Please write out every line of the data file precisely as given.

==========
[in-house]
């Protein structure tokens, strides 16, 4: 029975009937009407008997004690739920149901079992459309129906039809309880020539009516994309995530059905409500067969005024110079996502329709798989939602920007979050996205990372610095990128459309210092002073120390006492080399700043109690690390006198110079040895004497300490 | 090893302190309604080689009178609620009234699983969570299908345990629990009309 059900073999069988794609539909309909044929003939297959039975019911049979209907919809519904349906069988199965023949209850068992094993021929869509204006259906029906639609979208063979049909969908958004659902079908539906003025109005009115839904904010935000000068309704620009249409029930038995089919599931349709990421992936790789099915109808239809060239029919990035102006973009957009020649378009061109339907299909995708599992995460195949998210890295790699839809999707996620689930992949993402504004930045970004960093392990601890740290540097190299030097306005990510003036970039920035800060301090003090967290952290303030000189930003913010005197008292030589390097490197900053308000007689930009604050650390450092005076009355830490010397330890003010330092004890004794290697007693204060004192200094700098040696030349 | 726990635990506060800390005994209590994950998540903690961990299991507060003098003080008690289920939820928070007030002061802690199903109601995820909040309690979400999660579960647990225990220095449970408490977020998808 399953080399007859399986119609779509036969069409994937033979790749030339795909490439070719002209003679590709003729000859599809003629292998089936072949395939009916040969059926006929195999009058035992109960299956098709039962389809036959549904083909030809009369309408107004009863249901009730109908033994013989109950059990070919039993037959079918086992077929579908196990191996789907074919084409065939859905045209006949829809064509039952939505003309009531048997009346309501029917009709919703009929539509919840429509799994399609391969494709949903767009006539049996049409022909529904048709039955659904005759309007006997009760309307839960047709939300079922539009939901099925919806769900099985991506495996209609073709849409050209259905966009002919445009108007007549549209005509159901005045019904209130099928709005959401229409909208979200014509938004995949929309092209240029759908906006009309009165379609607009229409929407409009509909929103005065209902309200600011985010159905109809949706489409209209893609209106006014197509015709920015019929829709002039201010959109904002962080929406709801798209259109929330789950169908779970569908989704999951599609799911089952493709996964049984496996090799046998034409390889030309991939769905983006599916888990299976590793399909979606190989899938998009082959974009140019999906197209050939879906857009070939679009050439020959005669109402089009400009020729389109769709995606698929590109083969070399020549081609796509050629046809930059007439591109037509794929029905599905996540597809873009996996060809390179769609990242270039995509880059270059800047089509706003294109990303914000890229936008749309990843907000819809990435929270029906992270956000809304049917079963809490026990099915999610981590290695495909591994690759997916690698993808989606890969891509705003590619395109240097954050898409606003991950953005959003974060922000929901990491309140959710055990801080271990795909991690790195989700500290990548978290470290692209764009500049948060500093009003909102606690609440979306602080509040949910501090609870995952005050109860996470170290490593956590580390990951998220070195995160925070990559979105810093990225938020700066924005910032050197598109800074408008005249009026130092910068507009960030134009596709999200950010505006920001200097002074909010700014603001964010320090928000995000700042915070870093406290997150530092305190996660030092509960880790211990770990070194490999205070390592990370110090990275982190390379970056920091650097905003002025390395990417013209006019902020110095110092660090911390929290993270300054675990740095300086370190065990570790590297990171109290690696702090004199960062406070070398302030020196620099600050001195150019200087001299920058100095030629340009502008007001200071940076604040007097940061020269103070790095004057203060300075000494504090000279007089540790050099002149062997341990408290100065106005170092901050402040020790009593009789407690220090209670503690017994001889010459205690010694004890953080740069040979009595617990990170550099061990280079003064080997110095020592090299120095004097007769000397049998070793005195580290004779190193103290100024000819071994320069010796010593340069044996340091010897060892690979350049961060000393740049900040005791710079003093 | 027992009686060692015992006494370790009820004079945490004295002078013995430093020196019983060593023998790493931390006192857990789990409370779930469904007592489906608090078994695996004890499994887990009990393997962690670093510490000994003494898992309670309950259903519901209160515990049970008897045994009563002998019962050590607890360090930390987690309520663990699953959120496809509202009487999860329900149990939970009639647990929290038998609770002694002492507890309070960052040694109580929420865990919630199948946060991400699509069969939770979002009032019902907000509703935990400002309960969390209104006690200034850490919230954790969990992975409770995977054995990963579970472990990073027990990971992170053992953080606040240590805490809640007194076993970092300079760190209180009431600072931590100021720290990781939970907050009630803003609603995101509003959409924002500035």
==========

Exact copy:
[in-house]
């Protein structure tokens, strides 16, 4: 029975009937009407008997004690739920149901079992459309129906039809309880020539009516994309995530059905409500067969005024110079996502329709798989939602920007979050996205990372610095990128459309210092002073120390006492080399700043109690690390006198110079040895004497300490 | 090893302190309604080689009178609620009234699983969570299908345990629990009309 059900073999069988794609539909309909044929003939297959039975019911049979209907919809519904349906069988199965023949209850068992094993021929869509204006259906029906639609979208063979049909969908958004659902079908539906003025109005009115839904904010935000000068309704620009249409029930038995089919599931349709990421992936790789099915109808239809060239029919990035102006973009957009020649378009061109339907299909995708599992995460195949998210890295790699839809999707996620689930992949993402504004930045970004960093392990601890740290540097190299030097306005990510003036970039920035800060301090003090967290952290303030000189930003913010005197008292030589390097490197900053308000007689930009604050650390450092005076009355830490010397330890003010330092004890004794290697007693204060004192200094700098040696030349 | 726990635990506060800390005994209590994950998540903690961990299991507060003098003080008690289920939820928070007030002061802690199903109601995820909040309690979400999660579960647990225990220095449970408490977020998808 399953080399007859399986119609779509036969069409994937033979790749030339795909490439070719002209003679590709003729000859599809003629292998089936072949395939009916040969059926006929195999009058035992109960299956098709039962389809036959549904083909030809009369309408107004009863249901009730109908033994013989109950059990070919039993037959079918086992077929579908196990191996789907074919084409065939859905045209006949829809064509039952939505003309009531048997009346309501029917009709919703009929539509919840429509799994399609391969494709949903767009006539049996049409022909529904048709039955659904005759309007006997009760309307839960047709939300079922539009939901099925919806769900099985991506495996209609073709849409050209259905966009002919445009108007007549549209005509159901005045019904209130099928709005959401229409909208979200014509938004995949929309092209240029759908906006009309009165379609607009229409929407409009509909929103005065209902309200600011985010159905109809949706489409209209893609209106006014197509015709920015019929829709002039201010959109904002962080929406709801798209259109929330789950169908779970569908989704999951599609799911089952493709996964049984496996090799046998034409390889030309991939769905983006599916888990299976590793399909979606190989899938998009082959974009140019999906197209050939879906857009070939679009050439020959005669109402089009400009020729389109769709995606698929590109083969070399020549081609796509050629046809930059007439591109037509794929029905599905996540597809873009996996060809390179769609990242270039995509880059270059800047089509706003294109990303914000890229936008749309990843907000819809990435929270029906992270956000809304049917079963809490026990099915999610981590290695495909591994690759997916690698993808989606890969891509705003590619395109240097954050898409606003991950953005959003974060922000929901990491309140959710055990801080271990795909991690790195989700500290990548978290470290692209764009500049948060500093009003909102606690609440979306602080509040949910501090609870995952005050109860996470170290490593956590580390990951998220070195995160925070990559979105810093990225938020700066924005910032050197598109800074408008005249009026130092910068507009960030134009596709999200950010505006920001200097002074909010700014603001964010320090928000995000700042915070870093406290997150530092305190996660030092509960880790211990770990070194490999205070390592990370110090990275982190390379970056920091650097905003002025390395990417013209006019902020110095110092660090911390929290993270300054675990740095300086370190065990570790590297990171109290690696702090004199960062406070070398302030020196620099600050001195150019200087001299920058100095030629340009502008007001200071940076604040007097940061020269103070790095004057203060300075000494504090000279007089540790050099002149062997341990408290100065106005170092901050402040020790009593009789407690220090209670503690017994001889010459205690010694004890953080740069040979009595617990990170550099061990280079003064080997110095020592090299120095004097007769000397049998070793005195580290004779190193103290100024000819071994320069010796010593340069044996340091010897060892690979350049961060000393740049900040005791710079003093 | 027992009686060692015992006494370790009820004079945490004295002078013995430093020196019983060593023998790493931390006192857990789990409370779930469904007592489906608090078994695996004890499994887990009990393997962690670093510490000994003494898992309670309950259903519901209160515990049970008897045994009563002998019962050590607890360090930390987690309520663990699953959120496809509202009487999860329900149990939970009639647990929290038998609770002694002492507890309070960052040694109580929420865990919630199948946060991400699509069969939770979002009032019902907000509703935990400002309960969390209104006690200034850490919230954790969990992975409770995977054995990963579970472990990073027990990971992170053992953080606040240590805490809640007194076993970092300079760190209180009431600072931590100021720290990781939970907050009630803003609603995101509003959409924002500035």